Published by: Black Bed Sheet, April 2011
Once, vampires of the Order of the Blood were revered and respected, but a change in political tides and waves of genocide forced them into hiding. Now, split into two factions with very different means to the end of regaining their freedoms, the brothers of the Order face a resurgence of public fear and hatred. A newly turned vampire – Ian, finds himself torn between sides. Interested only in saving his mortal love, Robin, from the bewitching spell of an older, much more powerful leader of an underground rebellion – Gideon, Ian must choose between protecting Robin or betraying those of his kind. Though Gideon claims to love her too, how far will he go to protect the fragile beginnings of his new world order? And with the membership of their brotherhood divided, who will be powerful enough to stop him?
There are alot of vampire/human romances out there. Too many really, even if you don’t count those Twilight books (which I don’t because those aren’t vampires – they sparkle and have venom and are too stupid not to realize they don’t have to go to high school over and over again – those aren’t vamps just really stupid supernatural something-or-others). Anyways. So another book about vampires and humans falling in love and struggling to be together isn’t going to be the first thing I’d pick up in a bookstore. Not even the second or third thing I picked up. And if I did decide to pick it up and read it, there would have to be something truly brilliant and amazing about it to make it feel like it was worth my while. Unfortunately for Order of the Blood, it doesn’t quite reach that standard, high as it might seem. But to be fair, there are some good elements in it that I found intriguing, and it has some strong writing, which I am always grateful for.
The basic premise seems to be human girl meets sexy vamp and falls in love, then sexy vamp falls in love back, but other sexy vamp falls in love as well, and poof you have human/sexy vamp love triangle and the whole “who will she end up with and will it be the guy I want her to end up with?” scenario. Nothing terribly new and exciting there. But the way the vampires of this book are introduced, with their super elite secret club operating on college campuses, their almost predominately male membership, and their political maneuverings and ultimate downfall, are unique. In fact those were the elements of the book that I was most interested in, as they were something I hadn’t necessarily seen before. There was mentions of a revolution against the vampires and an underground railroad and all kinds of fun new things. But these were really only mentions, in flash backs and conversations, and that was too brief a glimpse for me. I wanted more of that stuff and less of the love story, which made up probably two thirds of the story.Once the main human character started shacking up with the main vampire characters, the story dragged on and on and on. There wasn’t anymore action again until the last chapter (minus epilogue). It was, in a word, disappointing.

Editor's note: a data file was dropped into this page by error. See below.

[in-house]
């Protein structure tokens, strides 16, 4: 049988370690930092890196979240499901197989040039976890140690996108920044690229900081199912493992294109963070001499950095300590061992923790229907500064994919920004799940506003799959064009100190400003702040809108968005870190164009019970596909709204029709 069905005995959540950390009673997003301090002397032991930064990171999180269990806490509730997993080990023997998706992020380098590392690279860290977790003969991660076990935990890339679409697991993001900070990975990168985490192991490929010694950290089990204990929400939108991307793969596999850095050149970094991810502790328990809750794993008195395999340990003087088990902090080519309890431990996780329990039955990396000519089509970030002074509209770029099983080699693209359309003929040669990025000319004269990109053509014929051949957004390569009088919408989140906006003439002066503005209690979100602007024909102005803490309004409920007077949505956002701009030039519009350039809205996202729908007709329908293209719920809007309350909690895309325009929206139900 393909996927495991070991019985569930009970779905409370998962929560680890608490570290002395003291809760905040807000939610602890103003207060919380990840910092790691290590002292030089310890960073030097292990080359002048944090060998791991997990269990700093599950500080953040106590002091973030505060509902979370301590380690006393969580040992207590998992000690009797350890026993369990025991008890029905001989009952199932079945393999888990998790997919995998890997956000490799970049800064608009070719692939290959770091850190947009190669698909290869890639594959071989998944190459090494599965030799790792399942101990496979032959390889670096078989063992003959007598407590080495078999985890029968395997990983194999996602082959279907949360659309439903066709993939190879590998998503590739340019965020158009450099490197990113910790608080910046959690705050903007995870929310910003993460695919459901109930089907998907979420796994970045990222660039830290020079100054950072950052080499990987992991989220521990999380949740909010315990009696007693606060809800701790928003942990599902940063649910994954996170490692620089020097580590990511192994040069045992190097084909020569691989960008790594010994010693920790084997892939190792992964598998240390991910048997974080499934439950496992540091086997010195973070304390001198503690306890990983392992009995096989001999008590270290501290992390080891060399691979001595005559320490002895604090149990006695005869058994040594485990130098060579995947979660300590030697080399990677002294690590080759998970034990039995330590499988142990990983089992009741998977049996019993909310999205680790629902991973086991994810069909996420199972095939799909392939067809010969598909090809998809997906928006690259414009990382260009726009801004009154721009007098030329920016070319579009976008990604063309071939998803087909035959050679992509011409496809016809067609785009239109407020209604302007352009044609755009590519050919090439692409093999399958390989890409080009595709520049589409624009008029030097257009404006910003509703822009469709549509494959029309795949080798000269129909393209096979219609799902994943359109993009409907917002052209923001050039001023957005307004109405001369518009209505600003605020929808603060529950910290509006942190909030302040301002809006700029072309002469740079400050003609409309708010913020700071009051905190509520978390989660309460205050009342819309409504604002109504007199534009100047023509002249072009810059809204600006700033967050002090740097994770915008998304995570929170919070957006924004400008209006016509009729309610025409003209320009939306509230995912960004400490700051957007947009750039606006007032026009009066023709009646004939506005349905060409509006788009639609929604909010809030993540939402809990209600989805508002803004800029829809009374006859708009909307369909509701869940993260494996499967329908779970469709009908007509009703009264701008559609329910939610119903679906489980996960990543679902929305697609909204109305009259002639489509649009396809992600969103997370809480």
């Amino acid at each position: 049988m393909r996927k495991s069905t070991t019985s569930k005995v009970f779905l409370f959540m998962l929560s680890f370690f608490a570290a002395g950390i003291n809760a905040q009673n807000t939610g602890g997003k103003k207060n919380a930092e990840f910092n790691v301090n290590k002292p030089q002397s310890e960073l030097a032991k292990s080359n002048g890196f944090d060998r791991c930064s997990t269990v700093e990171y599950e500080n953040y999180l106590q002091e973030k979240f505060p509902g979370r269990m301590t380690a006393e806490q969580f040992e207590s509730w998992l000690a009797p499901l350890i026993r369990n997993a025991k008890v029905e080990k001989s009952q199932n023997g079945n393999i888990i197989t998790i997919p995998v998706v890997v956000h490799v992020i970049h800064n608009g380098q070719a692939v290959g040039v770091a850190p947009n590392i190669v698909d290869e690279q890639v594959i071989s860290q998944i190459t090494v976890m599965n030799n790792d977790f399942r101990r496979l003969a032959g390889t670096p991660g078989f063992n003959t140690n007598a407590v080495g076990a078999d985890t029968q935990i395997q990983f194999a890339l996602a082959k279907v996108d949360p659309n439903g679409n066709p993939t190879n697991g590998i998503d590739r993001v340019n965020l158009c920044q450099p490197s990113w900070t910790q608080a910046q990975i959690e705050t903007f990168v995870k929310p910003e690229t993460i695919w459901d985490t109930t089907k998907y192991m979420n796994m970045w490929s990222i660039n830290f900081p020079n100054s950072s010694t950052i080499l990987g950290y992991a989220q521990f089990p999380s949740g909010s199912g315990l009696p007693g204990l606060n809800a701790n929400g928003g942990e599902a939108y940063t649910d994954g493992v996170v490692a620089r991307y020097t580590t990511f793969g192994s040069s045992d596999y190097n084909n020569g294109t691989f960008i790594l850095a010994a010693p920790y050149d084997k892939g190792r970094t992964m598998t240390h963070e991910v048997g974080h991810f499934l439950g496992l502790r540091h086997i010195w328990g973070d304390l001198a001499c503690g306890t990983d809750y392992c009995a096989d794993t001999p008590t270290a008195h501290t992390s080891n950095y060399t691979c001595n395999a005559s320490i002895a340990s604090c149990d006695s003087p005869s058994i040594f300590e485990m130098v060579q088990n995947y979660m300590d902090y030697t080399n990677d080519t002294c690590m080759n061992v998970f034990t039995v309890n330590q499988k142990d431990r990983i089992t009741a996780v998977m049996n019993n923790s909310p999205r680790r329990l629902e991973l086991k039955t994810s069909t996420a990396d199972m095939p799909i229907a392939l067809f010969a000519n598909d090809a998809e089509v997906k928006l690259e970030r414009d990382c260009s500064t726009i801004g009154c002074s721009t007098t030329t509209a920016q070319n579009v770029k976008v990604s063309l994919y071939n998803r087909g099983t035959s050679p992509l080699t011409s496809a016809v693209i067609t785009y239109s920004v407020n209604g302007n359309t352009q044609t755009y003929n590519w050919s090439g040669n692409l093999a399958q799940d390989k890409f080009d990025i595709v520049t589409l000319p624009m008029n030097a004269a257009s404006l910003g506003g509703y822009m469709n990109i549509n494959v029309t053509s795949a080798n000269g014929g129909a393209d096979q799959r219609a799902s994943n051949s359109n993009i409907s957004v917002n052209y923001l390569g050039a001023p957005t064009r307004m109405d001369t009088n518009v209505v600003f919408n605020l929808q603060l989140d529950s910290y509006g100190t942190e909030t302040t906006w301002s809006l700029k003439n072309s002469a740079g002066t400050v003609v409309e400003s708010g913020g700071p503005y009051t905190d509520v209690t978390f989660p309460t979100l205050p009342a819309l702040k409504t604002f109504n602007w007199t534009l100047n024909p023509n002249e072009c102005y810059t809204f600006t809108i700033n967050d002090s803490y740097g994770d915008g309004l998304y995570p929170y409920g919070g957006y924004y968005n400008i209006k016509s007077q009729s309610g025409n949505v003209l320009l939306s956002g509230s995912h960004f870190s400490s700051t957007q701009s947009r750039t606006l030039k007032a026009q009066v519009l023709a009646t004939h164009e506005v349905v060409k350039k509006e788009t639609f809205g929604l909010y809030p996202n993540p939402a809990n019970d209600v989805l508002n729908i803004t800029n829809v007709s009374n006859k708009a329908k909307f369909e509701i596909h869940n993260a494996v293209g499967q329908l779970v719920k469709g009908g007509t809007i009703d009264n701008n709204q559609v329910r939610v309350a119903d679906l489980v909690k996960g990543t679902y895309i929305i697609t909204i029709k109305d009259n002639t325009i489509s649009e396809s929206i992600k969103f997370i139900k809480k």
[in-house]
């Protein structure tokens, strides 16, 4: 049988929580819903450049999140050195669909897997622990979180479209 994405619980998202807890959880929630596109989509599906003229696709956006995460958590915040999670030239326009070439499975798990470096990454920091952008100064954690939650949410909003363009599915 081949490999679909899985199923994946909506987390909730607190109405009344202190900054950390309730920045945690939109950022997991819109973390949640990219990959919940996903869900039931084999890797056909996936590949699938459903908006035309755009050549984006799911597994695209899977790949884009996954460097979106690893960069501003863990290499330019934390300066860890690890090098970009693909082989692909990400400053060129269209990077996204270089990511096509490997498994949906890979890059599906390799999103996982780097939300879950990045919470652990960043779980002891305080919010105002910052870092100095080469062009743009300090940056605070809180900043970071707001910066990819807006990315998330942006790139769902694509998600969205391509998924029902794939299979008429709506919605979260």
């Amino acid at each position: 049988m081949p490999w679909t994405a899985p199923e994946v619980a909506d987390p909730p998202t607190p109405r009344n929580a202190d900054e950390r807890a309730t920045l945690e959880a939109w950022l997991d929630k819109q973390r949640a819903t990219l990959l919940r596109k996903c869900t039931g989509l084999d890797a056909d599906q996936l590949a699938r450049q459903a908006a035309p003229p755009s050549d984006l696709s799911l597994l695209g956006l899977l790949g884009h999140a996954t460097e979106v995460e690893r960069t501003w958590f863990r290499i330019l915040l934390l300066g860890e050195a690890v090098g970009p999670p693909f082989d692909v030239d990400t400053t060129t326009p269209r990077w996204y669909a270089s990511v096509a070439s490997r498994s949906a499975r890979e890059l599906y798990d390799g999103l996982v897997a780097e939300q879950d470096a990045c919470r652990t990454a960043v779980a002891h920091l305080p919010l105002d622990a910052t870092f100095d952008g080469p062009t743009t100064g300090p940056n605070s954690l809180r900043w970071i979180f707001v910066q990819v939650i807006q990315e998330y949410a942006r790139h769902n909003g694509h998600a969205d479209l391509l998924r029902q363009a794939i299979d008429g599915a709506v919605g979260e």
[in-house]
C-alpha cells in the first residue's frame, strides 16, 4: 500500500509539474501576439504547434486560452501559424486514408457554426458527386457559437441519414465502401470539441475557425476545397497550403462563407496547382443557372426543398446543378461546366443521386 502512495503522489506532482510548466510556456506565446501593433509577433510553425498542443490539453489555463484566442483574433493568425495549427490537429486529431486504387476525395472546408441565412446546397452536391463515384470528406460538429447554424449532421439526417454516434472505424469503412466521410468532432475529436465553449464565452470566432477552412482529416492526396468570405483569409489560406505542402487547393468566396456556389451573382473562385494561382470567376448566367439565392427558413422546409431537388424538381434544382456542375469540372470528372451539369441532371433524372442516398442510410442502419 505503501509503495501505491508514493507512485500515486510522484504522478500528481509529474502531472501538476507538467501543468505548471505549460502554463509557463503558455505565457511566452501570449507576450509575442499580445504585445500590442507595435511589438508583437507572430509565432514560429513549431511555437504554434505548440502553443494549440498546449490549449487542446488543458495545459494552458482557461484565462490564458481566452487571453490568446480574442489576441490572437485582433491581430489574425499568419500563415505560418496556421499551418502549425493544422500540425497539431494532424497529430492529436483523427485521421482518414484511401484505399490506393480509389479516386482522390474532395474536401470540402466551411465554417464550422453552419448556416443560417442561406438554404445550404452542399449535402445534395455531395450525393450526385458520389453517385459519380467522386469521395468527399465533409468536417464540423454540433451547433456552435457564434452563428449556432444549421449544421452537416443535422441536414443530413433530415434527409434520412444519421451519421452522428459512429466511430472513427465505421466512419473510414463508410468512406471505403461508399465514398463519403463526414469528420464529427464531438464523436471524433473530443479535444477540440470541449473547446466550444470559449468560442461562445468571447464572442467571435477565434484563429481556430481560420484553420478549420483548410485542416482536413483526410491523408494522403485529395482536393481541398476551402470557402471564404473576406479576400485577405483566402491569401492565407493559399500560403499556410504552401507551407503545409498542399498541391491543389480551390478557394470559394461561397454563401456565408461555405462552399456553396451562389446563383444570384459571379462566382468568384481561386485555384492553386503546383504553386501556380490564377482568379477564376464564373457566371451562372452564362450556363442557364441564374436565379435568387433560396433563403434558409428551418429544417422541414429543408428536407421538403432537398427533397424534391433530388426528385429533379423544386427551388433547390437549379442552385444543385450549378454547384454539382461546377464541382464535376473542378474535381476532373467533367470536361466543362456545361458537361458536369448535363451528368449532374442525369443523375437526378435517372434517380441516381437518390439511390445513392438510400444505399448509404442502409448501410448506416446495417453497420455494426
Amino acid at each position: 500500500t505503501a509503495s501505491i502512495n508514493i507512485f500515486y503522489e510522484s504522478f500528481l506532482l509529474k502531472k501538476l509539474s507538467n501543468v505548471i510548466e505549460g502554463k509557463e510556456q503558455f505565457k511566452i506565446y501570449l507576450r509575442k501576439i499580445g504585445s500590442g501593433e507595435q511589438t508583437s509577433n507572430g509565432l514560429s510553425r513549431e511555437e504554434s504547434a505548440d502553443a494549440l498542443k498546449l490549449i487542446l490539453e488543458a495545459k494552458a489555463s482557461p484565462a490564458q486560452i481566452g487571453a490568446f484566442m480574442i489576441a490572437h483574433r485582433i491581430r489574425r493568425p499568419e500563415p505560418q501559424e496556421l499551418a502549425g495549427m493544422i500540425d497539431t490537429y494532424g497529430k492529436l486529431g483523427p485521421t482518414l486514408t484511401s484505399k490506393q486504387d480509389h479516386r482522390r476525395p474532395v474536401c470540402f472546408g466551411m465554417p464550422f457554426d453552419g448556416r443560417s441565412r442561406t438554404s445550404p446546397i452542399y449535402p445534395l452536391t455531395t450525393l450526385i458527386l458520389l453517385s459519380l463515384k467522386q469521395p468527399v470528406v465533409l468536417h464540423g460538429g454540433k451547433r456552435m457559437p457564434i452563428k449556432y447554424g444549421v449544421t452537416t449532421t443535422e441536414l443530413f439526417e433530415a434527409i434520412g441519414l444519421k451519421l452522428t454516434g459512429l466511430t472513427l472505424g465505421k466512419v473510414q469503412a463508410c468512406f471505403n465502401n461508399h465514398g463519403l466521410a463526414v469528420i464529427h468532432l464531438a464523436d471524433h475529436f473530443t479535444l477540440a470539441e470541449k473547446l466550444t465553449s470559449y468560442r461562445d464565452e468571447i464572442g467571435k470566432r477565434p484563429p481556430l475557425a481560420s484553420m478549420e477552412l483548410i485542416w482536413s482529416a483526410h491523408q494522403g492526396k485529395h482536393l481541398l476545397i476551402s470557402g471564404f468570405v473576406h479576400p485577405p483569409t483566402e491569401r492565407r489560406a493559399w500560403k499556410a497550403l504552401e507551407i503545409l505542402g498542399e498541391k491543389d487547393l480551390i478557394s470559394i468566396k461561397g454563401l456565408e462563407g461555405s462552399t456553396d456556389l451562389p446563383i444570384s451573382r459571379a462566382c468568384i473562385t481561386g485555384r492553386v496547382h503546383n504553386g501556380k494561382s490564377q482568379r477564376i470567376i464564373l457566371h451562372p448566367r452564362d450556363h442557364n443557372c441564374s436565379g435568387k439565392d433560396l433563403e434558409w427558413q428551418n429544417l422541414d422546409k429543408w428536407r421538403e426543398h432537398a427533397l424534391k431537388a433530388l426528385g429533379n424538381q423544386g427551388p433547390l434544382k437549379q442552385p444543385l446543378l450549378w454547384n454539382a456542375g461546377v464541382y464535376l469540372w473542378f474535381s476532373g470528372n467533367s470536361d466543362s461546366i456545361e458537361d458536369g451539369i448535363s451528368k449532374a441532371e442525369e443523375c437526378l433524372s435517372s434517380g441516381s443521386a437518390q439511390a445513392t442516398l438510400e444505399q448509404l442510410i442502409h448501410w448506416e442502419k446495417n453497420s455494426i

The main human character was also a disappointment. She started out all tough but wounded, with this great past as an activist and member of the underground railroad and vampire rights hero. And then she falls in with this sexy vamp and becomes a walking (sometimes), talking (ALOT….the whole middle of the book felt like nothing more than talking), lovesick (always) zombie. I expected more from someone that had been built up to be so strong. I expected fighting and I got….sleeping. It was a let down.
And the end was a bit of a letdown too. Once again all of these exciting elements were introduced – more vampires including a female one, more political intrigue, more dastardly double crossing and back stabbing – and it was over within a few paragraphs with the loose ends either tied up so quickly I almost missed it, or left floating around in the breeze as if they didn’t really matter. It felt almost like the writers got lost a little in their own story and just wanted it to end so they wouldn’t have to figure out where they went wrong.
If Order of the Blood focused more on the vampire politics, history, uprising, etc, and less on the love story/human vamp triangle nonsense, it would be alot better book. It would be something different and new and unique and not another of those supernatural romances that have inundated the media in recent years. As I said before, the writing was good and the non-romance elements were interesting. They were just lost amidst the the stuff that’s been seen a hundred times before.